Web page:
Latest charts are out, thank you ppl. at Pew Research Center’s Internet & American Life Project, and they say that 21 percent of the US read digital, a third of them do it mobile – here are some more highly interesting facts to hold on to while Germany still lacks the enthusiasm.
All them lovely devices are radically changing the habits and expectations of readers and users all over the world and the so-called-hype finally turns into a SWOTable business case.
To be exact: almost every 2nd American adult says that they have either read an entire book or periodic content (magazines, journals, features) in the past year on a computer or a mobile device such as cellphones, e-readers, tablets. And it is getting better: 28 percent of Americans own at least one special device other than a cellphone for e-reading, either a tablet or an e-reader. And they are reading more than ever. While pbooker confessed to have read only an average of 15 books, the ebookers claim the top with an average of 24 titles -
Publishers have reason to be thrilled by these findings and there is more to find: while audiobook-listeners are more likely to lend their content, e-book readers rather buy them (so far there are no convincing subscription models) and don’t share (which is not an act of selfishness but a reaction on legitimations that come with hard DRM preventing them from using an item on more than 3 devices.)
Further in December 2011 approximately 72 percent of American adults pretended they read a book last year, compared with 17 percent who said they read an e-book. The latest canvas only 3 month later shows 21 percent.
In the past two years the total number of daily users doubled up twice!
And as expected readers who use both preferred e-books for selective consulting reading, when they needed information asap and on the run: commuters and people on holidays are likely to take a device with them. And for all those who do not own a smartphone, the U.S. nonprofit literacy agency, Worldreader, just launched a beta version of an app for feature phones, about 70 percent of the mobile phones sold worldwide. At first hand this shall bring free e-books to poor countries esp. in Africa, but it will also help distribute paid content to a much wider audience.
From survey specialist Malcom Jones we know, “that people answer surveys about reading the same way they answer surveys about sex—that is, they lie.” According to the report 50 percent say they read daily or almost every day – I doubt that. What I do not doubt is the fact that the number of people who said they’d “read no books” (or didn’t know or refused to answer) in the last year jumped from 12 percent in 1978 to 22 percent in 2011.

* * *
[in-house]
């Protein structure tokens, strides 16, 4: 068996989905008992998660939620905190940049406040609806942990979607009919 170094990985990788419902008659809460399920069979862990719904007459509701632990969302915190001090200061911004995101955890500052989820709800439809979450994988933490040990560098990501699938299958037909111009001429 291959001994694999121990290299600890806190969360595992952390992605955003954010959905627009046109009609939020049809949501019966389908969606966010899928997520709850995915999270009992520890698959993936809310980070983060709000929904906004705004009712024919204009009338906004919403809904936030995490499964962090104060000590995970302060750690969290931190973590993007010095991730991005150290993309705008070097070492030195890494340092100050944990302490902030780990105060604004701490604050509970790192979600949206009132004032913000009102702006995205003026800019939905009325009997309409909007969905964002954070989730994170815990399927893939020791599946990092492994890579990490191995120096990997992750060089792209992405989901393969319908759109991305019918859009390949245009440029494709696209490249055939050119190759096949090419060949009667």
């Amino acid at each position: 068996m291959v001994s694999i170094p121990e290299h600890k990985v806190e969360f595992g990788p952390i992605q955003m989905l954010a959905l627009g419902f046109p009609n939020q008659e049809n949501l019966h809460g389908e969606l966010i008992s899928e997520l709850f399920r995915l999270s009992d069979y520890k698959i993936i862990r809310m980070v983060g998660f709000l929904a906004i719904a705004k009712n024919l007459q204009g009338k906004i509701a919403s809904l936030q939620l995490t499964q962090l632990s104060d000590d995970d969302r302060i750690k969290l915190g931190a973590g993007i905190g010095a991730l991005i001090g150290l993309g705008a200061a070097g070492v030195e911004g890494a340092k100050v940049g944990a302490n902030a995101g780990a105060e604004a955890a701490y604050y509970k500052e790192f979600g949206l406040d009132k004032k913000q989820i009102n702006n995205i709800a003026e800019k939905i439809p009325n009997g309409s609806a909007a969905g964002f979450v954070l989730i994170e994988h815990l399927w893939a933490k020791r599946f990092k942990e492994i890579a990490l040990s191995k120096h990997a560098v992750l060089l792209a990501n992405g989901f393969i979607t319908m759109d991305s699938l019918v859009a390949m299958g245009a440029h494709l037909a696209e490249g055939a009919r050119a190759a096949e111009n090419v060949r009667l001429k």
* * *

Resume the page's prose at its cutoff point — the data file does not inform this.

Less people are reading
but those who read, read more.
The eVolution has only just begun and we’re witnessing a transformation of forms, possibilities, finally habits. We’re learning, that our expectations and assumptions on readers are just a projection of our own publishers perspectives: the reader becomes the user more and more who is interested in experience, convenience and content. Let’s all together open our ears and let this final fact sink in: Only 2 percent of people asked in that survey mentioned the physical aspects of a pbook as a primary pleasure: yes they smell nice and feel good, no, this does not overweight the advantages of the ebook in the long run. The latest German survey among publishers says, they got the hint: while
in 2011 a fifth, 22 percent, of German publishers announced not to publish ebooks in the next two years. This number decreased to 14 percent in 2012
As you can tell, we at PaperC appreciate those efforts a lot and will try and help our publishers to perform as good as possible in the challenging process.
For further information send me an email to email@example.com and have a lovely day.